FIG. 3 is a schematic of a nozzle (Sonimist, Farmingdale, N.Y., Model 600-1) employed in apparatus 110. This nozzle is of the convergent-divergent type. It is energized by compressed gas (conventionally a light gas such as air, He, O2, or N2). A sonic field is created at the throat of the nozzle as the compressed gas accelerates and reaches the velocity of sound. These sound waves impinge upon the entrance of a resonator cavity. This resonator cavity serves to produce high frequency waves which produce a chopping effect that breaks up the liquid jet comprising the solute-loaded solvent into extremely small droplets.
When spraying into ambient air, with 20-100 psig back pressure of energizing gas, the Sonimist nozzle produces a fine, evenly dispersed spray of droplets having diameters in the range of 0.1-50 μm depending on operating conditions. This size range is orders of magnitude smaller than that of conventional air atomizers. Mean droplet diameters of 1-10 μm are obtained when spraying water into ambient atmosphere. If interphase mass transfer does not significantly interfere with the atomization process, droplet sizes are expected to be even smaller when spraying into a higher pressure gaseous environment or when using organic solvents with lower surface tension and viscosity than water.
When using this nozzle, it has been found that using a chamber pressure of 1,250 psig and an energizing gas pressure of 1,850 psig provides enough energy to reduce particle size substantially. A one order of magnitude reduction in particle size (when compared to results obtained by conventional GAS recrystallization) was also observed when using only 100 psig pressure differential between the chamber held at 1,500 psig and the energizing gas (CO2). Thus, the nozzle illustrated in FIG. 3 can be used in a wide range of operating conditions in order to substantially reduce particle size and to increase surface area. Furthermore, the invention may be practiced without the use of the nozzle illustrated in FIG. 3. The invention may be practiced with any nozzle that provides a means for using a gaseous (or near-critical or supercritical fluid) stream as energizing medium to atomize the sprayed solution into smaller droplets and/or to create turbulence around the spray droplets which increases the mass transfer rates between the droplet and antisolvent phases. Both converging-diverging nozzles as well as converging nozzles may be employed in the present invention.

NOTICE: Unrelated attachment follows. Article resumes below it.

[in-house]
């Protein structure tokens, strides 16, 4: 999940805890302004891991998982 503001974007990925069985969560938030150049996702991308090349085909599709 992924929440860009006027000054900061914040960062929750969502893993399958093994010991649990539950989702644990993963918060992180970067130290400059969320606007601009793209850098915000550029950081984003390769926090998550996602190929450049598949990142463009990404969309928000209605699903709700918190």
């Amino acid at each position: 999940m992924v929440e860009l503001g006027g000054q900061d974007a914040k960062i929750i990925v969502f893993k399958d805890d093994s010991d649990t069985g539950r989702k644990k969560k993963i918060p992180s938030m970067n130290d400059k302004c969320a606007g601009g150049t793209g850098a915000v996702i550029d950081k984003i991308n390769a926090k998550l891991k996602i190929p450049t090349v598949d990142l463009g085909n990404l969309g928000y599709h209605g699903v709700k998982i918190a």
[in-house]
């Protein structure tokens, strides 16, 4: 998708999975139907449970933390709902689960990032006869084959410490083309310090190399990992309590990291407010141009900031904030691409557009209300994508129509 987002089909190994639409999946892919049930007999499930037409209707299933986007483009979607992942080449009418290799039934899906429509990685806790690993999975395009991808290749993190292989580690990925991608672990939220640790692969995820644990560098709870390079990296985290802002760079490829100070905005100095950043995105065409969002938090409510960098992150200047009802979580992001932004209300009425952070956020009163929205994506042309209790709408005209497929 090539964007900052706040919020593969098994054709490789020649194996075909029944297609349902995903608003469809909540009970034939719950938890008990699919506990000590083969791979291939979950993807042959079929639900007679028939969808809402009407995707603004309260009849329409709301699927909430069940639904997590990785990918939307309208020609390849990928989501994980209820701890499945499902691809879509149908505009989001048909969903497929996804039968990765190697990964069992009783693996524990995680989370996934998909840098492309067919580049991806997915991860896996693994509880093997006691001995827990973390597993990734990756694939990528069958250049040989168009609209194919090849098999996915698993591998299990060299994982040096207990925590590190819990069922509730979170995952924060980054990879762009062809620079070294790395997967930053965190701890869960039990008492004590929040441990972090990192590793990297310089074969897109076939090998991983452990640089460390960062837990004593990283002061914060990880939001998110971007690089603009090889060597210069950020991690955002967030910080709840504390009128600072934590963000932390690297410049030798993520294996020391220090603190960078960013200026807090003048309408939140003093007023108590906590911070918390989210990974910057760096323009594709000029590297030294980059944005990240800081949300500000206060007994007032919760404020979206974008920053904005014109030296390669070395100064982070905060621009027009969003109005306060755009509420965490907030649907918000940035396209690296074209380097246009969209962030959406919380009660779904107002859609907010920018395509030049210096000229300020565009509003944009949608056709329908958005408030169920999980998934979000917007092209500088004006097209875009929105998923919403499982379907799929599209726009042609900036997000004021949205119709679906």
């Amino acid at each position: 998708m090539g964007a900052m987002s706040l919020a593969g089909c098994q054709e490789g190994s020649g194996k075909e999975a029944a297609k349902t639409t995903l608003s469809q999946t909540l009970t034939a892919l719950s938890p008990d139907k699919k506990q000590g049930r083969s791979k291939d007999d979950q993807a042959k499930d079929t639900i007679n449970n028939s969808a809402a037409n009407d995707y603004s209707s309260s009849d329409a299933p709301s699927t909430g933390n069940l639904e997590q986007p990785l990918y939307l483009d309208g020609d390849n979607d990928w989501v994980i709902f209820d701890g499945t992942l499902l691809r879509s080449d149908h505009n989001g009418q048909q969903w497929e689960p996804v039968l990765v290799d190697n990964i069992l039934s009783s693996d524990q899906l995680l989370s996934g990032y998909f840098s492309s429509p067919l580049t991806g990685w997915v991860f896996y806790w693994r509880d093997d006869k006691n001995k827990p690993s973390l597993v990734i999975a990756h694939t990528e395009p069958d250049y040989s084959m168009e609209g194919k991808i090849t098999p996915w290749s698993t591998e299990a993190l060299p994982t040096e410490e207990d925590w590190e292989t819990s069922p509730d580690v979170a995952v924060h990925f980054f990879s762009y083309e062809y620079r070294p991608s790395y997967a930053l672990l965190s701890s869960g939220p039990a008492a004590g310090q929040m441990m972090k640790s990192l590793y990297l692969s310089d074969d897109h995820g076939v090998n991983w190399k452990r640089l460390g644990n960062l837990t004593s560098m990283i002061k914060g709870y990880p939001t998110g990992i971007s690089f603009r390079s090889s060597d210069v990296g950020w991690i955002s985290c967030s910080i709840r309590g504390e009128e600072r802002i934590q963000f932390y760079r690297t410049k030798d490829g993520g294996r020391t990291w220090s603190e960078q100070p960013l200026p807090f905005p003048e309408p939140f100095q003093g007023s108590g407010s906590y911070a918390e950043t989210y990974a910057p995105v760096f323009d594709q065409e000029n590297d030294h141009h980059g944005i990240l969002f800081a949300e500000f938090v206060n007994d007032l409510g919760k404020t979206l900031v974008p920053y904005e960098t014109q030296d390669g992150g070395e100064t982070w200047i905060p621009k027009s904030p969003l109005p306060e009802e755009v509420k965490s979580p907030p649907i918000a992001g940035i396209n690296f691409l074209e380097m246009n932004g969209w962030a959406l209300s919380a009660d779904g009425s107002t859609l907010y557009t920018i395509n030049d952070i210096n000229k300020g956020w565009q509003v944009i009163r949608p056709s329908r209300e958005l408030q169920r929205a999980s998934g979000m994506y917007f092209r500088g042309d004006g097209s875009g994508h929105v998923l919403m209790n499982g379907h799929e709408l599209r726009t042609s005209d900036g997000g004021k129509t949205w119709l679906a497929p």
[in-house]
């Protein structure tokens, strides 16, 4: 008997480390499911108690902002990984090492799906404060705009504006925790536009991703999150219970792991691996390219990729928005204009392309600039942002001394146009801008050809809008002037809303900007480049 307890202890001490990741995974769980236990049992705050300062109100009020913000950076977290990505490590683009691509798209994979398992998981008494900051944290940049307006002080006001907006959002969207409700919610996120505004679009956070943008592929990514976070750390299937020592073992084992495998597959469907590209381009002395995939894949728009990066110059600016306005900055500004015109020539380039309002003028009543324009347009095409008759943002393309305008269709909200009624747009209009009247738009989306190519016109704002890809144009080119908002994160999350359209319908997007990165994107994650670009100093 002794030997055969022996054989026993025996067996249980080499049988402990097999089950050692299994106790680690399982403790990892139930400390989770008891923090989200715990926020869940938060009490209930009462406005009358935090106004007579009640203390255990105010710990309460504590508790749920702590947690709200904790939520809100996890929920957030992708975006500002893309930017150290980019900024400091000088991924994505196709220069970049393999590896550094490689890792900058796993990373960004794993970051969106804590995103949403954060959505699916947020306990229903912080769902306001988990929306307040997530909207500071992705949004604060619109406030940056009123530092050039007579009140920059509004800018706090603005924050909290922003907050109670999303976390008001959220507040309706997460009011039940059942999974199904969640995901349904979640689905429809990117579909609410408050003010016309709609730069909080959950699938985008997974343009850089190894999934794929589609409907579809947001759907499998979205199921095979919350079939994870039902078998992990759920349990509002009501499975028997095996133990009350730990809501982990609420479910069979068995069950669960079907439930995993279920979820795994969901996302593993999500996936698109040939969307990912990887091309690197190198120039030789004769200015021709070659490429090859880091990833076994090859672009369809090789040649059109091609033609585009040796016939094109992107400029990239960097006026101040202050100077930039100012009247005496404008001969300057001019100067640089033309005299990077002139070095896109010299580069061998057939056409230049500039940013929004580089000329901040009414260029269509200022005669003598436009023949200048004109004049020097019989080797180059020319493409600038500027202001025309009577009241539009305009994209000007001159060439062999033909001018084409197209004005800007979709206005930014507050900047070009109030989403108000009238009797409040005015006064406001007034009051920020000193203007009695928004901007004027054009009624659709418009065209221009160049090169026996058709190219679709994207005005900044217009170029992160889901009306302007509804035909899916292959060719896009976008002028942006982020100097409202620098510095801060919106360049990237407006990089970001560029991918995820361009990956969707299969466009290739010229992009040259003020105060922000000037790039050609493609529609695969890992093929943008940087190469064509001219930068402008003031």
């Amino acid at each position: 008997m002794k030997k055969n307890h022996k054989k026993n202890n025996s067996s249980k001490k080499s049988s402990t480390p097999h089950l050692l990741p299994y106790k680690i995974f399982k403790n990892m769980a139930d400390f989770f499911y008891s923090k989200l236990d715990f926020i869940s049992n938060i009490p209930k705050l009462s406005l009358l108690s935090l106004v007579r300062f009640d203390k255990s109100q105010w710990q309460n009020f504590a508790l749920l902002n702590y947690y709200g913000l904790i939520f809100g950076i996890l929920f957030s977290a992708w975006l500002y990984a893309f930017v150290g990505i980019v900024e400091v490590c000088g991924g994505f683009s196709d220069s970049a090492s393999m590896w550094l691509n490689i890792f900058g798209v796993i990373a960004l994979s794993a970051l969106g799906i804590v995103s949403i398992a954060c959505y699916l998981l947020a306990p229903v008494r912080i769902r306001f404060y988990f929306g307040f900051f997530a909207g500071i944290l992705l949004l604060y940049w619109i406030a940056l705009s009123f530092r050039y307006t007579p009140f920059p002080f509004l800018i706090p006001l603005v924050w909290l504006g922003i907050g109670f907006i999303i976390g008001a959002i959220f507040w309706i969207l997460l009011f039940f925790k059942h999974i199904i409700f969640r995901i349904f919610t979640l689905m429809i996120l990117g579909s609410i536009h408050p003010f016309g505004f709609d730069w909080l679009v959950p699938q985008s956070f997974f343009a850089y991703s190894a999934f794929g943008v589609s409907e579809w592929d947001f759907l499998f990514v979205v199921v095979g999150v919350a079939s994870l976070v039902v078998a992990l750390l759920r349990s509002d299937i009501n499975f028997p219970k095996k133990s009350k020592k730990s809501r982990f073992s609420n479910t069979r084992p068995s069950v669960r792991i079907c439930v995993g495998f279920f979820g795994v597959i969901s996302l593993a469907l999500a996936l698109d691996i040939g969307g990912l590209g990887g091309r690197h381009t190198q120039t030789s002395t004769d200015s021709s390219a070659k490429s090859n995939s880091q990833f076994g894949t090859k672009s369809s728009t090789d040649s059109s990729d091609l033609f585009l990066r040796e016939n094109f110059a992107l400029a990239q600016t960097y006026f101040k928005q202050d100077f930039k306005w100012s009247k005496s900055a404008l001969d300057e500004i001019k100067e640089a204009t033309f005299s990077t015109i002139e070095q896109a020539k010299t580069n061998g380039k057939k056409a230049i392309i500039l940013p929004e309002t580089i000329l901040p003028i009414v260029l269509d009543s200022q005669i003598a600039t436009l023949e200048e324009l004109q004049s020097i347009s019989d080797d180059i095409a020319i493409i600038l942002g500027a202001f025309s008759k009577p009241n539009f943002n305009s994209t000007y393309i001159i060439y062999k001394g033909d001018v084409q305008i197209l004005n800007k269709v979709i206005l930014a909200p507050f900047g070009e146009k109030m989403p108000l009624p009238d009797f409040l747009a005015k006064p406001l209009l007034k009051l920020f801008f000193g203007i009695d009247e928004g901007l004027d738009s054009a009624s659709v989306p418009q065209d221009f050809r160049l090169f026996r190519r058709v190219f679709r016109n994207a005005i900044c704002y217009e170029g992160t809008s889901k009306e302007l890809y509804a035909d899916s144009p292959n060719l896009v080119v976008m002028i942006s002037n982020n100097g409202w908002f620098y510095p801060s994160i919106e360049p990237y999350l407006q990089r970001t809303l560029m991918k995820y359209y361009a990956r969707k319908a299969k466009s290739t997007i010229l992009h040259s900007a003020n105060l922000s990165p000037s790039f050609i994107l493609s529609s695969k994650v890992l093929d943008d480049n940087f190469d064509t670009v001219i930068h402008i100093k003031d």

In these examples, the recrystallization of hydrocortisone, poly (D,L-lactide-glycolide) copolymer (RG503H), Ibuprofen, and Camptothecin was studied. The recrystallization of hydrocortisone and RG503H was performed using both the conventional GAS process as well as the present invention.
Hydrocortisone is a common anti-inflammatory agent and Ibuprofen is a common pain reliever. They were acquired from Sigma Chemical Co., St. Louis, Mo., and were used without further purification. Camptothecin is an anti-cancer drug with a very low aqueous solubility; reduction in its particle size or an increase in its particle surface area can substantially increase its dissolution rate and render it therapeutically more useful. RG503H was acquired from Henley, Montvale, N.J. It contains a 1:1 molar ratio of lactide and glycolide and has an inherent viscosity in chloroform of 0.3. RG503H is FDA approved for administration to humans, is non-toxic, non-tissue reactive, biodegrades to non-toxic products, and is particularly suited for surgical sutures. PLGA copolymers have been the subject of intense micronization and microencapsulation studies.
Certified grade DMSO and ethyl acetate (99.9% purity, Fisher Scientific, Fairlawn, N.J.), bone dry CO2 (99.8% purity, Genex, Kansas City) were used without further purification. Particles were collected on a double-sided carbon tape applied to an aluminum SEM tab that was placed in the crystallization chamber prior to each experiment. Particles that were deposited on the cells walls were also collected for analysis. Particle morphology was determined by SEM (Hitachi, Model S-570). Particle size was also estimated by SEM. The SEM samples were sputter-coated with Au/Pd alloy.